United States District Court, D. Arizona
Joyce E. Williams, Plaintiff,
Commissioner of Social Security Administration, Defendant.
Honorable G. Murray Snow United States District Judge.
before the Court is the appeal of Plaintiff Joyce Elaine
Williams (“Williams”), which challenges the
Social Security Administration's decision to deny
benefits. (Doc. 1.) For the reasons set forth below, this
Court affirms the findings of the ALJ.
August 1, 2012, Williams filed an application for disability
insurance benefits, alleging a disability onset date of July
1, 2010. (Doc. 18 at 4.) Her claim was initially
denied on November 21, 2012, and it was denied again upon
reconsideration on June 11, 2013. (Tr. 12.) Williams then
filed a written request for a hearing and she testified
before ALJ Ted W. Armbruster on December 17, 2013. (Tr. 12.)
On February 28, 2014, the ALJ issued a decision finding
Williams not disabled. (Tr. 12.)
evaluating whether Williams was disabled, the ALJ undertook
the five-step sequential evaluation for determining
disability. (Tr. 13.) At step one, the ALJ found that
Williams had not engaged in substantial gainful activity
since her application date. (Tr. 14.) At step two, the ALJ
determined that Williams suffered from the following severe
impairments: anxiety and depressive disorder. (Tr. 14.) At
step three, the ALJ determined that neither of these
impairments, either alone or in combination, met or equaled
any of the Social Security Administration's listed
point, the ALJ reached step four and made a determination of
Williams's residual functional capacity
(“RFC”),  concluding that Williams could perform
work “at all exertional levels but with the following
nonexertional limitations: the claimant is limited to simple
repetitive tasks and simple unskilled work with occasional
changes in the work-setting; and she can occasionally
interact with co-workers and supervisors, but have no direct
public contact in job performance.” (Tr. 16.) In making
this finding, the ALJ found that Williams's subjective
testimony was “less than fully credible.” (Tr.
17.) The ALJ also gave little weight to Williams's
treating psychiatrist, Dr. Fermo. (Tr. 19- 21.) Instead, he
relied on the opinions of state agency psychological
consultants, finding that their opinion was entitled to
greater weight because it was supported by the objective
medical evidence as well as the claimant's daily
activities. (Tr. 20.)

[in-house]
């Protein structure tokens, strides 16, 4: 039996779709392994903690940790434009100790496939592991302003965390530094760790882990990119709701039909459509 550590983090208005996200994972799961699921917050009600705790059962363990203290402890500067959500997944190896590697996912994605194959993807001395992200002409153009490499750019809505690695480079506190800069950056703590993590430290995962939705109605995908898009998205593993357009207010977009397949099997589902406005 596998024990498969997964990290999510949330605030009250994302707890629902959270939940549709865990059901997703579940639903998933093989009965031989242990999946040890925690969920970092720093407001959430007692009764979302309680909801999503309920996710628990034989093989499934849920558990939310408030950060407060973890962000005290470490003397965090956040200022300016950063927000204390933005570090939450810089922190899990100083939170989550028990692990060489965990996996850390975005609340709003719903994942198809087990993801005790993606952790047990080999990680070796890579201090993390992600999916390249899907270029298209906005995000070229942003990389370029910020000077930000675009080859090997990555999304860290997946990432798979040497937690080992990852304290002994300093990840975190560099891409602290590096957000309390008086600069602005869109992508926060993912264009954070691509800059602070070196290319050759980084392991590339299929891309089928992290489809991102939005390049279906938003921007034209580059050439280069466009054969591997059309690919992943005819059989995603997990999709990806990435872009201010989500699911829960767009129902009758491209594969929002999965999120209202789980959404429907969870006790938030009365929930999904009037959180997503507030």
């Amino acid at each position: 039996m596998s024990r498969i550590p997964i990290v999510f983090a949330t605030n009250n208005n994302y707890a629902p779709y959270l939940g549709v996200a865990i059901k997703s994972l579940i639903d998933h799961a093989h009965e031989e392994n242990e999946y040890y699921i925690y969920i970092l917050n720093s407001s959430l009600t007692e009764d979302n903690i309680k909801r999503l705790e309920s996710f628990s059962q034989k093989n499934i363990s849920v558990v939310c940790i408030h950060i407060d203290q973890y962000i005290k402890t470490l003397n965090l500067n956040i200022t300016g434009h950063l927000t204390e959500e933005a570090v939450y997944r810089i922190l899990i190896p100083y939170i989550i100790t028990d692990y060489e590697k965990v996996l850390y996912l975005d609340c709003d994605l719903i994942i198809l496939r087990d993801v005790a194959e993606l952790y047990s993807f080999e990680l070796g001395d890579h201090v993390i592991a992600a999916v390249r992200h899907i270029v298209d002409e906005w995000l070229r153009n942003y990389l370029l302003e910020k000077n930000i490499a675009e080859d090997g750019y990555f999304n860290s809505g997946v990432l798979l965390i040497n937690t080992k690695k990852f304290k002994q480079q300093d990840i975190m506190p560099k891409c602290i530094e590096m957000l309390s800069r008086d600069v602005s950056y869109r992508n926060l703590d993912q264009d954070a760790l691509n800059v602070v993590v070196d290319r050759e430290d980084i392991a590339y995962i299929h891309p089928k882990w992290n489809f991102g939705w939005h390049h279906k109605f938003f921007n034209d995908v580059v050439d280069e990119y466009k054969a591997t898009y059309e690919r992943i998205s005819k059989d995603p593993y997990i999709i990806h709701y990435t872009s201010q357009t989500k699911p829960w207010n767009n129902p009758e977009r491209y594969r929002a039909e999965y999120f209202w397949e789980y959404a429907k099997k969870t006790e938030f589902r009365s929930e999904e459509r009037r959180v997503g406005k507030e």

Appeals Council declined to review the decision. (Tr. 1-4.)
Williams filed the complaint underlying this action on
December 28, 2015 seeking this Court's review of the
ALJ's denial of benefits. (Doc. 1.) The matter is now
fully briefed. (Docs. 18, 20, 21.)
reviewing federal court will only address the issues raised
by the claimant in the appeal from the ALJ's decision.
See Lewis v. Apfel, 236 F.3d 503, 517 n.13 (9th Cir.
2001). A federal court may set aside a denial of disability
benefits only if that denial is either unsupported by
substantial evidence or based on legal error. Thomas v.
Barnhart, 278 F.3d 947, 954 (9th Cir. 2002). Substantial
evidence is “more than a scintilla but less than a
preponderance.” Id. (quotation omitted).
“Substantial evidence is relevant evidence which,
considering the record as a whole, a reasonable person might
accept as adequate to support a conclusion.”
Id. (quotation omitted).
is responsible for resolving conflicts in testimony,
determining credibility, and resolving ambiguities. See
Andrews v. Shalala, 53 F.3d 1035, 1039 (9th Cir. 1995).
“When the evidence before the ALJ is subject to more
than one rational interpretation, we must defer to the
ALJ's conclusion.” Batson v. Comm'r of Soc.
Sec. Admin., 359 F.3d 1190, 1198 (9th Cir. 2004). This
is so because “[t]he [ALJ] and not the reviewing court
must resolve conflicts in evidence, and if the evidence can
support either outcome, the court may not substitute its
judgment for that of the ALJ.” Matney v.
Sullivan, 981 F.2d 1016, 1019 (9th Cir. 1992) (citations
The Medical Opinions
a general rule, more weight should be given to the opinion of
a treating source than to the opinion of doctors who do not
treat the claimant.” Lester v. Chater, 81 F.3d
821, 830 (9th Cir. 1995), as amended (Apr. 9, 1996).
However, there are circumstances where an ALJ may properly
reject the opinion of a treating physician in favor of a
non-examining physician. If an opinion is not contradicted by
substantial evidence, then the ALJ must provide clear and
convincing reasons for rejecting the opinion. Id.
However, if a treating physician's medical opinion is
contradicted by substantial evidence in the record, then the
ALJ can reject his opinion for “specific and legitimate
reasons that are supported by substantial evidence in the
record.” Id. at 831.
opinion of a nonexamining physician cannot by itself
constitute substantial evidence that justifies the rejection
of the opinion of either an examining physician or a treating
physician.” Id. However, it may be sufficient
when “consistent with other independent evidence in the
record.” Tonapetyan v. Halter, 242 F.3d 1144,
1149 (9th Cir. 2001). Further, “when evaluating
conflicting medical opinions, an ALJ need not accept the
opinion of a doctor if that opinion is brief, conclusory, and
inadequately supported by clinical findings.”
Bayliss v. Barnhart, 427 F.3d 1211, 1216 (9th Cir.
Fermo is Williams's treating psychiatrist. His opinion
conflicted with the medical opinions of the state agency
psychological consultants, Drs. Pereyra and Koutrakos. (Tr.
20.) Therefore, the ALJ had to provide specific, legitimate
reasons supported by substantial evidence in the record in
order to discount Dr. Fermo's medical opinion.
Lester, 81 F.3d at 831.